2013-2014 Blister ‘Best Of’ Awards — Part 2

Best Skis for Chop and Crud

Volkl Katana

Two Ski Quiver, Blister Gear Review.

The 191cm Katana sets the standard for us, and we can’t wait to finally get on the 184cm model this season. The claim that a ski has “no speed limit” gets used a lot, but in this case, it’s true, and there’s nothing we’d rather grab for hitting big faces and bad snow.


Blizzard Cochise

Two SKi Quiver, Blister Gear Review.

The Cochise is a very capable ski in chop and crud, yet it’s also the easiest and most forgiving ski of our selections in this category. That’s not to say that the Cochise welcomes a lackadaisical skiing style, but it is remarkable how hard you can push these skis without them feeling like total beasts.


Moment Belafonte

Two Ski Quiver, Blister Gear Review.

The hardest question we get asked at Blister is probably, “Cochise or Belafonte?” The rocker profile of the Cochise makes it more conducive to slashing turns and quick pivots, but for fast, fall-line skiing down big faces, tree runs, or mogul fields, we still love the Belafonte.


194cm 4FRNT Devastator

Two Ski Quiver, Blister Gear Review.

The 194cm Devastator gets the Newcomer Award in this category. We’ve only skied the 194 so far (we’ll get on the 184 this season), and it’s a big, heavy, extremely stable ski. Reviewer Paul Forward, who’s everyday ski in Alaska is the 193cm Blizzard Cochise, called the Devastator the most stable ski he’s ever been on—more stable than the 193 Cochise, the 188 Rossignol RC112, and the 195cm LINE Mothership . That’s saying something.



NEXT: Best Women’s All-Mountain Carvers that are also Capable in Firm, Off-Piste Conditions  


13 comments on “2013-2014 Blister ‘Best Of’ Awards — Part 2”

  1. Which ski would you rather have for your resort-specific one-ski quiver in Colorado (mostly Summit County): Blizzard Cochise or Volkl Mantra?

      • Following up on the Mantra vs. Cochise for one-ski quiver, resort-specific ski for Colorado (mostly summit county), would you say that the Cochise are substantially better than the Mantra in the chop/crud that we get in Colorado (because it gets tracked so quickly), such that you would pick the Cochise over the Mantra?

        Having a really tough time with this decision. Seems like on no-snow days, Mantra would clearly be a better pick, but on days with some fresh snow and the resulting chop, the Cochise will be better.

        Any additional insights here would be greatly appreciated.

        • At bottom, you’ve got to pick your width: 98 or 108 underfoot? Both are pretty powerful skis with metal. The Cochise pivots more readily than the Mantra given its rocker profile, and both skis will handle well 12″ of tracked powder as well as firm crud. So that shouldn’t be the deciding factor. Some people prefer fatter skis in those conditions, some prefer skinnier. But if you really care about carving performance and mogul performance (and assuming you have solid technique), I’d give the nod to the Mantra. If you care more about 12″ + pow days in Summit where you’ll ski deeper chop with pockets of fresh in the afternoon, I’d go Cochise.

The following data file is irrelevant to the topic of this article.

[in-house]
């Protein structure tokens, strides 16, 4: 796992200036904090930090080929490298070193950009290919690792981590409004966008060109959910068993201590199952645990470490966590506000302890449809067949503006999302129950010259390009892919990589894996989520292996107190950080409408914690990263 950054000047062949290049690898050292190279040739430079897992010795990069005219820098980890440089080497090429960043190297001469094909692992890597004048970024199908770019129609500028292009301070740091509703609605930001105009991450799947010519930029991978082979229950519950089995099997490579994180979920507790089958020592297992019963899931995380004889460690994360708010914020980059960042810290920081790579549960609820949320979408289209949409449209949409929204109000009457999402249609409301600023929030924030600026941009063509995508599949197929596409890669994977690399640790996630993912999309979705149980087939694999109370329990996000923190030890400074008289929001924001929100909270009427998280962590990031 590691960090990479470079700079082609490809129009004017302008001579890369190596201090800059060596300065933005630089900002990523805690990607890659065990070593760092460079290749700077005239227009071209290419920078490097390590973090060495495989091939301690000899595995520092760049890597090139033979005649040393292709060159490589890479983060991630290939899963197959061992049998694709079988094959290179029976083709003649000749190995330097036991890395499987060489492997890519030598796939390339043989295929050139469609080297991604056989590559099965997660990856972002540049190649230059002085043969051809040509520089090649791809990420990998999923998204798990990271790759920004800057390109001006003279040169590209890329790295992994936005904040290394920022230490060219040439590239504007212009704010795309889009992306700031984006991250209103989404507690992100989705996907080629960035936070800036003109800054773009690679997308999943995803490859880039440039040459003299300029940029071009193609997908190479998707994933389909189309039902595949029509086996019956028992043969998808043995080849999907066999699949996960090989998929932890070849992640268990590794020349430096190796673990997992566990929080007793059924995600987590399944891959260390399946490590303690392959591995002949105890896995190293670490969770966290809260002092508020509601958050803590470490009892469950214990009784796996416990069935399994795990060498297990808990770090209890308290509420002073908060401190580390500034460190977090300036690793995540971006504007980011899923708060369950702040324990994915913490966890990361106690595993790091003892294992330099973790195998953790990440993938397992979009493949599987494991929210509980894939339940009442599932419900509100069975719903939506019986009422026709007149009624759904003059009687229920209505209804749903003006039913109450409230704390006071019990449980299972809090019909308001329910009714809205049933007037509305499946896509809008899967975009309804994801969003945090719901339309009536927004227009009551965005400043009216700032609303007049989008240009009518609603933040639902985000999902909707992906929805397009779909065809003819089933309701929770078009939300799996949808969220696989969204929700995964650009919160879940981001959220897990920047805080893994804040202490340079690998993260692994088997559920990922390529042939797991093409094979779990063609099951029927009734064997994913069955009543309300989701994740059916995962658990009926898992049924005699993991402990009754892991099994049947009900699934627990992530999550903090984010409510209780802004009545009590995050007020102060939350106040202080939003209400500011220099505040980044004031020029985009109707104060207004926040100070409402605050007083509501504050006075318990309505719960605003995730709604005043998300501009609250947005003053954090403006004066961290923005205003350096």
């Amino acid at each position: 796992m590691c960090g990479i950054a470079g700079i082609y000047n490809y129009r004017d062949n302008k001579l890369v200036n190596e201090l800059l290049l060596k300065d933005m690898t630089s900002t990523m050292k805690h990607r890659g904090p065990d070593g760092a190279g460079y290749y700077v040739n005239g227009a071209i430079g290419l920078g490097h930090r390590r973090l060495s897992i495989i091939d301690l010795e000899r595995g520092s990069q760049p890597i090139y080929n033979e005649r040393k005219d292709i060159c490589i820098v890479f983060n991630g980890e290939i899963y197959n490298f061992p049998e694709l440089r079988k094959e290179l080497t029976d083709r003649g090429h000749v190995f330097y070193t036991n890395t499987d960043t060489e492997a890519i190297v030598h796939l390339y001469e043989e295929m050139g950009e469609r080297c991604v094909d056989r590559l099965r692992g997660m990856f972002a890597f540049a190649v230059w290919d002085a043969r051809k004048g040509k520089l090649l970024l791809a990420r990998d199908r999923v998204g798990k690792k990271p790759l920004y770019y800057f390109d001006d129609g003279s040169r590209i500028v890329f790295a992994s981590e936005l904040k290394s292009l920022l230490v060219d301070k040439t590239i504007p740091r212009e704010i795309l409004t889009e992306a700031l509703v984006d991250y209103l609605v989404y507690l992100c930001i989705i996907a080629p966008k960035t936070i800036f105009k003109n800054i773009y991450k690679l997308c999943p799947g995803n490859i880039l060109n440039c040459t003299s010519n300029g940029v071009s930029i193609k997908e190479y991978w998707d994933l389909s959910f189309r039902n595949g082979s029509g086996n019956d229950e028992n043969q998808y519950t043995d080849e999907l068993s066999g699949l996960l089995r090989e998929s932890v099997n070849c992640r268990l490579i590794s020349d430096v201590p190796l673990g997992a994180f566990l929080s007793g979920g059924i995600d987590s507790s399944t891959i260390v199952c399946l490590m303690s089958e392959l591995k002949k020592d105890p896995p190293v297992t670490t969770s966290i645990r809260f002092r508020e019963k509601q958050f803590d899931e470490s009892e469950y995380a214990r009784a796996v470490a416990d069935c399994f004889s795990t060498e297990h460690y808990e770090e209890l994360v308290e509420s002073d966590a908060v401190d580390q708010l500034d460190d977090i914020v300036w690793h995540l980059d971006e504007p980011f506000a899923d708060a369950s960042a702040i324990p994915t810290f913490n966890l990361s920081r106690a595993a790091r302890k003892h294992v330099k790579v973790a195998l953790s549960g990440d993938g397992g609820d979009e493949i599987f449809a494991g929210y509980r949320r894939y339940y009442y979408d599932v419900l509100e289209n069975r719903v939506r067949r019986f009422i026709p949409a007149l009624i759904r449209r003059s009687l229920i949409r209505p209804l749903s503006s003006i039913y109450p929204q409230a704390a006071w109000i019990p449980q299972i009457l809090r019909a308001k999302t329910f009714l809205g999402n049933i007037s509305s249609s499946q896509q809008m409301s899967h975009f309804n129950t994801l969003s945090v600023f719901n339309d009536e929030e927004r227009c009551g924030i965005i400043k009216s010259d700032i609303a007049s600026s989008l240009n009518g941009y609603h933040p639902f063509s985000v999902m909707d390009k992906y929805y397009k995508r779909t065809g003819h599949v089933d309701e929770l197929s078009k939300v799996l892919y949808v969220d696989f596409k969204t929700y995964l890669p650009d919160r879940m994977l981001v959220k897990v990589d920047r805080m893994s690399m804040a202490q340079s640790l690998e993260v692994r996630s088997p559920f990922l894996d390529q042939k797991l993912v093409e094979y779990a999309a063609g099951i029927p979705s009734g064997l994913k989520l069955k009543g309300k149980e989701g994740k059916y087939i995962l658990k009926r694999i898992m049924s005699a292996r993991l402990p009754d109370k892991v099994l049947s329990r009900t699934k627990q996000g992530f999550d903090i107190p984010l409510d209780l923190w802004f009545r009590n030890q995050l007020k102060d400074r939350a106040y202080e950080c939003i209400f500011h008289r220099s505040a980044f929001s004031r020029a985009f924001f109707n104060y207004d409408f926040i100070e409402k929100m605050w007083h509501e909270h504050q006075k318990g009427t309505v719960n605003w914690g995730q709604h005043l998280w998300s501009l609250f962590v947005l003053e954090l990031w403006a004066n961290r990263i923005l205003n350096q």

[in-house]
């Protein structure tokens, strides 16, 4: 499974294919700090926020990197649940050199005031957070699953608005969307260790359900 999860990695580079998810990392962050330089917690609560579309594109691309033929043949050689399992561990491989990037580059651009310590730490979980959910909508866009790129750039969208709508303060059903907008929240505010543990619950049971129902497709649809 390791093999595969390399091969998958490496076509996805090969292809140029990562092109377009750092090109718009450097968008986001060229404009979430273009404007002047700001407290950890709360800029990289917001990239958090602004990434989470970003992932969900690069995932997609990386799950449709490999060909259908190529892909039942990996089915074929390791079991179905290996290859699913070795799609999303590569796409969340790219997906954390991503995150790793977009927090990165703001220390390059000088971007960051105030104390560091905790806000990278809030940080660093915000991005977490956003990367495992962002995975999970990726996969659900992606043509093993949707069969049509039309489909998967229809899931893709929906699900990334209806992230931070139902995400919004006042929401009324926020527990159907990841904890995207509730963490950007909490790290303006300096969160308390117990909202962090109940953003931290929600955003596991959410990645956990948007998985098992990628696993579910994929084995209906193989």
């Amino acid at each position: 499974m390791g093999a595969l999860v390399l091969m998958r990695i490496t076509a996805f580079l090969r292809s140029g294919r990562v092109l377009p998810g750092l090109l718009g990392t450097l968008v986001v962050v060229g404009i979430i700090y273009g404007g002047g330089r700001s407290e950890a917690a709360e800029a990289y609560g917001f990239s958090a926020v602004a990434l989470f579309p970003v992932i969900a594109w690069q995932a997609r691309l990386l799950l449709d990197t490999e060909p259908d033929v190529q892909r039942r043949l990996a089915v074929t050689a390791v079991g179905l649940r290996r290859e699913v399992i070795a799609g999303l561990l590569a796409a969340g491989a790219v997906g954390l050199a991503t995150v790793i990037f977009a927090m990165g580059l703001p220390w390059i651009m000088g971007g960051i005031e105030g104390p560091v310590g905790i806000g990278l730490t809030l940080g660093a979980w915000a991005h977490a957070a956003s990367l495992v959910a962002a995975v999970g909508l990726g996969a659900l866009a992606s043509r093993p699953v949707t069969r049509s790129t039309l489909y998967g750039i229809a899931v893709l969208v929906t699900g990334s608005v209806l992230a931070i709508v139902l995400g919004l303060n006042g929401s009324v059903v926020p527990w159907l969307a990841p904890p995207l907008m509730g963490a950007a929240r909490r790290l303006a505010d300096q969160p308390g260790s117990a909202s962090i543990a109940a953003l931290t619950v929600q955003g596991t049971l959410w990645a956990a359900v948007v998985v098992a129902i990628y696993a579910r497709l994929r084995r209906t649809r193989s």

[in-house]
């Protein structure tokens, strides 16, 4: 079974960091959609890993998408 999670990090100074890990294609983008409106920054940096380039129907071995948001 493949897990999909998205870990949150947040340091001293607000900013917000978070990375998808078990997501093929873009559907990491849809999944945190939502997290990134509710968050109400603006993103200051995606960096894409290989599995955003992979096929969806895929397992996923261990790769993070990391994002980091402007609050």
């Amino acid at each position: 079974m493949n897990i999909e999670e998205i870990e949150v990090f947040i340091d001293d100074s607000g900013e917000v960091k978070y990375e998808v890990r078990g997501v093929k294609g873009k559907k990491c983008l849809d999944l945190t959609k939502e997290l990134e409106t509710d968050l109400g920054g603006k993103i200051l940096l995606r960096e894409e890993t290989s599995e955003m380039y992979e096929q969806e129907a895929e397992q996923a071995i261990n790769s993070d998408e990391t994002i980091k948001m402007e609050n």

2. After reading the first of the series I was asking myself “where is the bent chetler? maybe they will put it on a pow jib category”… I wasn’t to far off!

    Then now before looking at the Chop and Crud choices I said to myself “I’m cochise and belafonte are gonna be there”…

    Now I’m asking myself if the rule to pick only “current skis” was too hard to accept since it pretty much ruled out the old Bibby Pro from this list, since it went through more than minor tweaks!

  3. Hi guys, I’ve always read about the ability of reverse sidecut skis on chop and tracked out pow and here I don’t see any of them…does it mean that those skis are good in difficult condition compared to what they are made for (pow), and on a wider spectrum of skis, a traditional stiff skis in the 100mm range it still the best in difficult snow condition?


    • Hey, Matteo – first of all, there are very few *truly* reverse sidecut skis out there. E.g., The DPS Lotus 138 and Praxis Protest are not true reverse sidecut skis, the Praxis Powderboards are.

      And all of those skis do well in tracked *fresh* pow. By “chop and crud,” we intend a wider spectrum: from tracked, fresh pow (“chop”) to firm variable (“crud”). And it’s the latter category where the skis we’ve named outshine – in general – reverse sidecut designs.

      Having said that, reverse sidecut or nearly reverse sidecut skis can be effective tools in breakable crust – see our *Protesting the Backcountry* article for more on that.

      • Thanks so much for taking time to reply me, know I’ve a better understanding of what crud means, and it makes perfect sense on why you choose those skis!

        Keep on the great work guys!

  4. Man, how then Icelantic Gypsy failed to make either power category (playful stick or chop buster) is beyond me. Best of either breed if you ask me. Best company, too!

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